I am always keeping an eye out for wood to build a fire in colder situations. I often collect some and put it in my boat in the afternoon before stopping for the night.

                  In the Sonoran Desert, we had the coldest weather of the year even at 200 feet above sea level, near the Mexican border we had frost every night in February. It got dark at 5 o'clock making for some long nights. We built fires with dried grass, a little driftwood and sometimes cactus. After a few days we came to a State Park that was closed for the winter. We had a nice beach, picnic tables and wood because there was irrigation and some Russian olive trees. We had the first good fire of the trip. There was a full moon, a river otter swam past camp, the coyote choir fired up, then the wild donkeys started. There were two great horned owls in the trees behind camp. From out location near a canyon, we could not see one light anywhere. It was actually one of the great nights I have had on a canoe trip.

                  But Wisconsin is a great place to paddle. I have made one trip to the BWCA. I have heard of the Chippewa Flowage from people around Chicago.
                  Forester

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                    #10
                    Very enjoyable read, thanks.

                    I would love to make it out Wisconsin way someday. Sand County Almanac always inspires me. As most probably know, it is great writing about the natural world in and around Sauk County, Wisconsin. Way south of Sawyer County where you were, but still. So much to see, so little time really.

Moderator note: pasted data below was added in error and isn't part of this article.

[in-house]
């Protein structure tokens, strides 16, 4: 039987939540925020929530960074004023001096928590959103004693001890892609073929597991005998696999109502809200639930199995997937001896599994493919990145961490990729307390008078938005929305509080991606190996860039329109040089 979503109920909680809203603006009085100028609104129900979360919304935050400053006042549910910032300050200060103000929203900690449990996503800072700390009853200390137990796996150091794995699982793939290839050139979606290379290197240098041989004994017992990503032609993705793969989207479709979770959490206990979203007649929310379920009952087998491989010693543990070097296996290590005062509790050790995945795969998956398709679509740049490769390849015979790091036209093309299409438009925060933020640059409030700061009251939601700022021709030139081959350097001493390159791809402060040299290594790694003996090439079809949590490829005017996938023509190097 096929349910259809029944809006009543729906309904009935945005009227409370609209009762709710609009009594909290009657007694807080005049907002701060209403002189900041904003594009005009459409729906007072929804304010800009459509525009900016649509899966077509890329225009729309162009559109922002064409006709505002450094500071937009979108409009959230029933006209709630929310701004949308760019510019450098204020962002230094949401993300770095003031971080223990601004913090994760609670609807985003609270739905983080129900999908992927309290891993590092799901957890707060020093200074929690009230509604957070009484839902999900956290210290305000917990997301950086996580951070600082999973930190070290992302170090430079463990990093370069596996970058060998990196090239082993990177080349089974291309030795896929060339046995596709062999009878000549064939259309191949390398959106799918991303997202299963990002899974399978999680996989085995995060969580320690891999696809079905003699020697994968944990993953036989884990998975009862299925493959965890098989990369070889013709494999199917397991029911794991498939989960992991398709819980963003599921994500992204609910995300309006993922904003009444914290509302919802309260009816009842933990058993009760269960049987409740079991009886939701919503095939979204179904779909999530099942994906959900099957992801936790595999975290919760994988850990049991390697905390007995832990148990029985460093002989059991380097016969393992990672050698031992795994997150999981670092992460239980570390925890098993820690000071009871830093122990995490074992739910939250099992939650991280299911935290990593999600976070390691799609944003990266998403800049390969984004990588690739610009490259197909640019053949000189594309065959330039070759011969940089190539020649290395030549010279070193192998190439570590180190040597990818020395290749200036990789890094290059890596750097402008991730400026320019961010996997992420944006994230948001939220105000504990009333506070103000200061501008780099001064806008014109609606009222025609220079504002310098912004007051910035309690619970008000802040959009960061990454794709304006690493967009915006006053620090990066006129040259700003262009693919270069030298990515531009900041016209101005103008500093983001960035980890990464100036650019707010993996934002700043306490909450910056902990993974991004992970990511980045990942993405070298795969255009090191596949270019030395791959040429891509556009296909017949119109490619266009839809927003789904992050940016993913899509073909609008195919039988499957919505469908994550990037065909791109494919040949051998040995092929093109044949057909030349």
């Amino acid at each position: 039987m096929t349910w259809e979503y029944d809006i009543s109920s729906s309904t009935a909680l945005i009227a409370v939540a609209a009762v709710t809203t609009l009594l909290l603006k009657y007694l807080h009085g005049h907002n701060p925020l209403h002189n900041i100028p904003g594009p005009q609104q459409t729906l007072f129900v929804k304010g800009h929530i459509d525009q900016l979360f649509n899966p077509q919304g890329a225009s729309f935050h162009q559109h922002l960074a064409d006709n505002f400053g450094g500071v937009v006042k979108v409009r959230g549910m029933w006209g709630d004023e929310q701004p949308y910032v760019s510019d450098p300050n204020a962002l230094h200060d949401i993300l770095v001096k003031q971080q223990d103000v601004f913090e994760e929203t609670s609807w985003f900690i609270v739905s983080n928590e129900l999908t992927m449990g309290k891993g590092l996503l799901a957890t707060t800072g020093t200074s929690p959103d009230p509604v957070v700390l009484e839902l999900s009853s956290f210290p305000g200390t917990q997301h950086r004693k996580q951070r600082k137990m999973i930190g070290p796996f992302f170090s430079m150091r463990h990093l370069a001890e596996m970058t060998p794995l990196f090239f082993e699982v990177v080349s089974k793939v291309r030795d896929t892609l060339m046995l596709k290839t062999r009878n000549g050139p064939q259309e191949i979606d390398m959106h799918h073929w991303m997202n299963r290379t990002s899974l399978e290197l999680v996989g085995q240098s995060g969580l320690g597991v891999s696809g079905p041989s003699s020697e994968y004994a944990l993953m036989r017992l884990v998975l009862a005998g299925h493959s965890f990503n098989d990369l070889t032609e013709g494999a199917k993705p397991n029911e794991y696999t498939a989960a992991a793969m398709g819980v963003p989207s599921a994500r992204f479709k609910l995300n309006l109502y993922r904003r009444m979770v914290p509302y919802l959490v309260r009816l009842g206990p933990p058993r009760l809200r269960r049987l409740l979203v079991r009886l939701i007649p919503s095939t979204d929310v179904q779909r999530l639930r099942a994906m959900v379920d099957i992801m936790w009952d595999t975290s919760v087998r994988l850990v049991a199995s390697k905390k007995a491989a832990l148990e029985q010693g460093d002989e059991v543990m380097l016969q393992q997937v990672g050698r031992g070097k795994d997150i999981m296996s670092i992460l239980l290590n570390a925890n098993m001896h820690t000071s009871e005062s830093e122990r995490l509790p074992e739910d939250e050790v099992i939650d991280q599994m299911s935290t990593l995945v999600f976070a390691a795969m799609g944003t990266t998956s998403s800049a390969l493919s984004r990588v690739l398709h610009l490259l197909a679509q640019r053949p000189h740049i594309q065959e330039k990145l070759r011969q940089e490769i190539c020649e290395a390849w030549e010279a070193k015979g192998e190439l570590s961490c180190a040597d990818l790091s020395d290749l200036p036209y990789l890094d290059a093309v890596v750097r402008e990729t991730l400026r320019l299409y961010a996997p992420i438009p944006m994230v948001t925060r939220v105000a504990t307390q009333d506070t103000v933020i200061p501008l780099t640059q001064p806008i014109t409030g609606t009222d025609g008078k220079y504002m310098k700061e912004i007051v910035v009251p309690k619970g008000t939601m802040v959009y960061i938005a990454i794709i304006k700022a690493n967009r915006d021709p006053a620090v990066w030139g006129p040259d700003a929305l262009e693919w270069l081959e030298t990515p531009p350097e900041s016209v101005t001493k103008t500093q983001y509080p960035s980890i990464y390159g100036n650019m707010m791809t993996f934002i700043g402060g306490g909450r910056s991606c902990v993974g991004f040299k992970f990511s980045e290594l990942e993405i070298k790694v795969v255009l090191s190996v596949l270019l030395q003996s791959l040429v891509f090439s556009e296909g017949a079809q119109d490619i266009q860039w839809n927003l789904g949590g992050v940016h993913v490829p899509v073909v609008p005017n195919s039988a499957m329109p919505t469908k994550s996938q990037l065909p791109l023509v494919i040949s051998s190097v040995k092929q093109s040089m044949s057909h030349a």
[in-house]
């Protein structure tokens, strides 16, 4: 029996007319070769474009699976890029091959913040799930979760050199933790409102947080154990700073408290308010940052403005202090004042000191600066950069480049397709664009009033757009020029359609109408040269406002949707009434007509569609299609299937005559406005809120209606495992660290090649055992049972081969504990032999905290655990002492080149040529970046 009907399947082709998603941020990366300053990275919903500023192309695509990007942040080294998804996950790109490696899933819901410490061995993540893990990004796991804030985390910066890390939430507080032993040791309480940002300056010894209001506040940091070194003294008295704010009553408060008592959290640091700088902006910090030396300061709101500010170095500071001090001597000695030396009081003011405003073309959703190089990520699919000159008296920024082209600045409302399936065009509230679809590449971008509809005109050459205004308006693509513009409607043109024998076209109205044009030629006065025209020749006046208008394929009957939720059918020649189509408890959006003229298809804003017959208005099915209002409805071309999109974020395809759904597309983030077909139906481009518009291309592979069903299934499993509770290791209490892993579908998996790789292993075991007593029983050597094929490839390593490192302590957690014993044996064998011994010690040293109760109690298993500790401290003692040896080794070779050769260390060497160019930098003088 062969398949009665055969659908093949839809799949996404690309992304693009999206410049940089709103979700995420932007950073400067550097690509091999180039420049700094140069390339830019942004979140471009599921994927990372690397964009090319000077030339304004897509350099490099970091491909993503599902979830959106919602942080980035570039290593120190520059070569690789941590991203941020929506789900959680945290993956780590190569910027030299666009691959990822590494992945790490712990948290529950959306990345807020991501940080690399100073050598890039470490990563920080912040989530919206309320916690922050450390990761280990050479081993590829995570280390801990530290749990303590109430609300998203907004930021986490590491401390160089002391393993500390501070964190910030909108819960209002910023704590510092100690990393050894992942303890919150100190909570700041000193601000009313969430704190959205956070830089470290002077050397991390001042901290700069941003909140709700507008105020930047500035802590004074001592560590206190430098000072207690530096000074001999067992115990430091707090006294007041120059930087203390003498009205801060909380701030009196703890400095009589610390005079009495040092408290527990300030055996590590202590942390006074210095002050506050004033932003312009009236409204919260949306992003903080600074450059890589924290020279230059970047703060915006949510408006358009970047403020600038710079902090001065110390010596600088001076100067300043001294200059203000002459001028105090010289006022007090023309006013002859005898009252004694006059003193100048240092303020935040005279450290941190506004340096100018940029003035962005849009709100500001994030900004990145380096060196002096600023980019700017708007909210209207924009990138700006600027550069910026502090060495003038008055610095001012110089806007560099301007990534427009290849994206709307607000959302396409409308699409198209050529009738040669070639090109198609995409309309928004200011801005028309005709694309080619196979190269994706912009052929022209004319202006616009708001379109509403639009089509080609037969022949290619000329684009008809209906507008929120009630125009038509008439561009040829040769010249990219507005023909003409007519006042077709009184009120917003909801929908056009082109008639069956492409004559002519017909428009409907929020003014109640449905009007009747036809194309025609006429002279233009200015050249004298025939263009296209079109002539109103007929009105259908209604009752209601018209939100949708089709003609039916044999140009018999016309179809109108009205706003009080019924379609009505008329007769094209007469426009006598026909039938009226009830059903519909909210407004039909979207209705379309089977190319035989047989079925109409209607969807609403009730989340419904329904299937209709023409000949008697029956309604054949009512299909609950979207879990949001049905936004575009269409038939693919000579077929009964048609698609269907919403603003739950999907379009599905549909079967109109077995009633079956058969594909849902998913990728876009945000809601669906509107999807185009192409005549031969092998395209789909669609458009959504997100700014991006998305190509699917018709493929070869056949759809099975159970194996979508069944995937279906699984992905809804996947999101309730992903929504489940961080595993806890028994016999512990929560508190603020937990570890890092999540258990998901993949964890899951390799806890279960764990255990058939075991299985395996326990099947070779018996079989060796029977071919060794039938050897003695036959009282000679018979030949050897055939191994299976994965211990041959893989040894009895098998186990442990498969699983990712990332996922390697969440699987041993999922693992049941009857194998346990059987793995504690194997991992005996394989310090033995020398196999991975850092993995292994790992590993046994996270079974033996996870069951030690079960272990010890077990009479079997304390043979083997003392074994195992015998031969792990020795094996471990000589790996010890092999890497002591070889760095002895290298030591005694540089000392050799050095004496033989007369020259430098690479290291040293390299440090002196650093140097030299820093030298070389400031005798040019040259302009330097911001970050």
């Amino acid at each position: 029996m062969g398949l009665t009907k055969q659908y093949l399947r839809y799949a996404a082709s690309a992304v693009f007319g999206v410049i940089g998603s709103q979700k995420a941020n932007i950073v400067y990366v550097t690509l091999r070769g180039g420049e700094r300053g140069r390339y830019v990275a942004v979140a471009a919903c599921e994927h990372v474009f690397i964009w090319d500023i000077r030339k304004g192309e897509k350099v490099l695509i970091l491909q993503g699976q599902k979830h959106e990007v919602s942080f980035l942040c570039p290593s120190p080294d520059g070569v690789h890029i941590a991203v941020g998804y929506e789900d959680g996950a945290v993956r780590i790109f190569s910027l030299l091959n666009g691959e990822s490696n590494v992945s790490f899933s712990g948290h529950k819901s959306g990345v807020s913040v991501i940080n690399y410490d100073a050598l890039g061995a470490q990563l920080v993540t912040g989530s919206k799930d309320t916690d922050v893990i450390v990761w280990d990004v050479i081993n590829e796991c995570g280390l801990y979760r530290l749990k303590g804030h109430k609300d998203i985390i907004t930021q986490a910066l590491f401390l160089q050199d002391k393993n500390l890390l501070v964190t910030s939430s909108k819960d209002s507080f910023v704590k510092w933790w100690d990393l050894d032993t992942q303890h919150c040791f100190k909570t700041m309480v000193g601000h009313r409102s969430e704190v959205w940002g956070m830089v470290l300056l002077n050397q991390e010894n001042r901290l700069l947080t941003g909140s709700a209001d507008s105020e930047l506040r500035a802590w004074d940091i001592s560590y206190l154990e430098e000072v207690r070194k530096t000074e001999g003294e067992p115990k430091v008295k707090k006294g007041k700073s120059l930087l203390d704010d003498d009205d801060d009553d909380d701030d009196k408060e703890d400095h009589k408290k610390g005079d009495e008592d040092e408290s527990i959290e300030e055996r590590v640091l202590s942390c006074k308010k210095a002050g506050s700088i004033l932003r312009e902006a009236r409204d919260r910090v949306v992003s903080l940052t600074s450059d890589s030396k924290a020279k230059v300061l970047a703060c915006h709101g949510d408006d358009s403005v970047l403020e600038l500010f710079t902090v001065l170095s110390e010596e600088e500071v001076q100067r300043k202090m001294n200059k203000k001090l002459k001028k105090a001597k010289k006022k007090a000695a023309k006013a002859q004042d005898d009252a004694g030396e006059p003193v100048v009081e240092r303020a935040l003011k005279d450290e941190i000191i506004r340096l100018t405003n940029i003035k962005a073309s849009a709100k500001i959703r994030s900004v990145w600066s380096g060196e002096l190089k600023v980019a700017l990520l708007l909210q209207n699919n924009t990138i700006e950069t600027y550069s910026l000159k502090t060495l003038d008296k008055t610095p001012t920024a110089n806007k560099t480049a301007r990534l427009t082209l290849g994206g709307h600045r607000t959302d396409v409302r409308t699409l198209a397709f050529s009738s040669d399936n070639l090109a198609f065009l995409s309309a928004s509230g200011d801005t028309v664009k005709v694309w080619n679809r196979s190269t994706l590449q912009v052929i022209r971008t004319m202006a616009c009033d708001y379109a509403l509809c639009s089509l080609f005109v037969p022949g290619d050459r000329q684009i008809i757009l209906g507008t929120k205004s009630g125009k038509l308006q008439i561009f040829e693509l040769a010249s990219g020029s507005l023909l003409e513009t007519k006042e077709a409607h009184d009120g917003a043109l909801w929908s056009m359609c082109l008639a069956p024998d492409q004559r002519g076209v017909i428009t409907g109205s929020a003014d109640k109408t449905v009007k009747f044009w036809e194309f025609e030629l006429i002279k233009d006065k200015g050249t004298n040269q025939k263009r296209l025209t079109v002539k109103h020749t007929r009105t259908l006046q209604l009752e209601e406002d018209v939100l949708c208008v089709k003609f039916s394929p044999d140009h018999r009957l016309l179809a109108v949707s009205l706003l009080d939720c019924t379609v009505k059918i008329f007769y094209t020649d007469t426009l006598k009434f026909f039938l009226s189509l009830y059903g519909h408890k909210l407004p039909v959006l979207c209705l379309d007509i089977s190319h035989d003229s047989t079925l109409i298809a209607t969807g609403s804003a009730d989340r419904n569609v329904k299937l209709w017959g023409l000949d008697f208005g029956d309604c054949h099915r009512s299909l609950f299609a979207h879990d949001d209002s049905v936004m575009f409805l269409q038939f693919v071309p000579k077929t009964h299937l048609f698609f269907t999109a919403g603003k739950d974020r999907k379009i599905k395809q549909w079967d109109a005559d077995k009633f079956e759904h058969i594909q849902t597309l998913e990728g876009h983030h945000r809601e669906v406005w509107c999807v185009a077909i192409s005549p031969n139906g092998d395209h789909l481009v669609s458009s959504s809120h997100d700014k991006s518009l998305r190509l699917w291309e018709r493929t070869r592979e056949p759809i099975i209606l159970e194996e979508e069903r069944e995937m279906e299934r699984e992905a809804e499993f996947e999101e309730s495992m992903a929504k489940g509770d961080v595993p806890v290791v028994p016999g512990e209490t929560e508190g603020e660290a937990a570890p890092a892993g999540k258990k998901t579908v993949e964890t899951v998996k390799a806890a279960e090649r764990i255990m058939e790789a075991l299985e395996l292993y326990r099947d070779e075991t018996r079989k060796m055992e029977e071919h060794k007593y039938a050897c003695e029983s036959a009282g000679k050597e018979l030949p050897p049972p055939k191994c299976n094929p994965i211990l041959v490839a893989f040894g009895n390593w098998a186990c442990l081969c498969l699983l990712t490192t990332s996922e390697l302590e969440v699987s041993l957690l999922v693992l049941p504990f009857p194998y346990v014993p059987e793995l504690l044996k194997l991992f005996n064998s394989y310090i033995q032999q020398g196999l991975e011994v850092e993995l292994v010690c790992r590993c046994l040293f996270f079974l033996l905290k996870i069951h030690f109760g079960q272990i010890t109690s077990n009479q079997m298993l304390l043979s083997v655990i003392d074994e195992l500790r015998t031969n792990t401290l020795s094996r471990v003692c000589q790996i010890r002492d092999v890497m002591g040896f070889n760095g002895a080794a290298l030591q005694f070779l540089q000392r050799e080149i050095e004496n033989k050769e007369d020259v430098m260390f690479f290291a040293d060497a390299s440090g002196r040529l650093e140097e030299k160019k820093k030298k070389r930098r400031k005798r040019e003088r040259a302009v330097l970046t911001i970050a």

Comment


                      #11
                      Originally posted by sailsman63 View Post
                      - Scratch the above. I need a long touring double-blade, somewhere in the 280-300cm range!


                      We have canoe length double blades from 250cm all the way to 300cm. The 300cm is a cherry double I made years ago in the Naashwalk style. It is not absurdly heavy, no heavier than an aluminum shaft/plastic blade 270cm Mohawk, but it is absurdly long. Too long for any canoe we own.

                      The 250cm double is as long as most composite paddle makers (once upon a time) made their paddles, and is a bit short in most of our canoes. The 260’s are, for me, using a low angle stroke, perfect in most of our solo and soloized canoes. The 270’s and 280’s are better in really wide (35” – 36”) canoes with a center seat.

                      Mohawk or Indian River still makes the DBCP in two different lengths. They are inelegant and now, using carbon doubles, seem heavy, but those Mohawks were the only double blade canoes paddles we owned for 20 years and our’s are still going strong as loaners. $44 is hard to beat.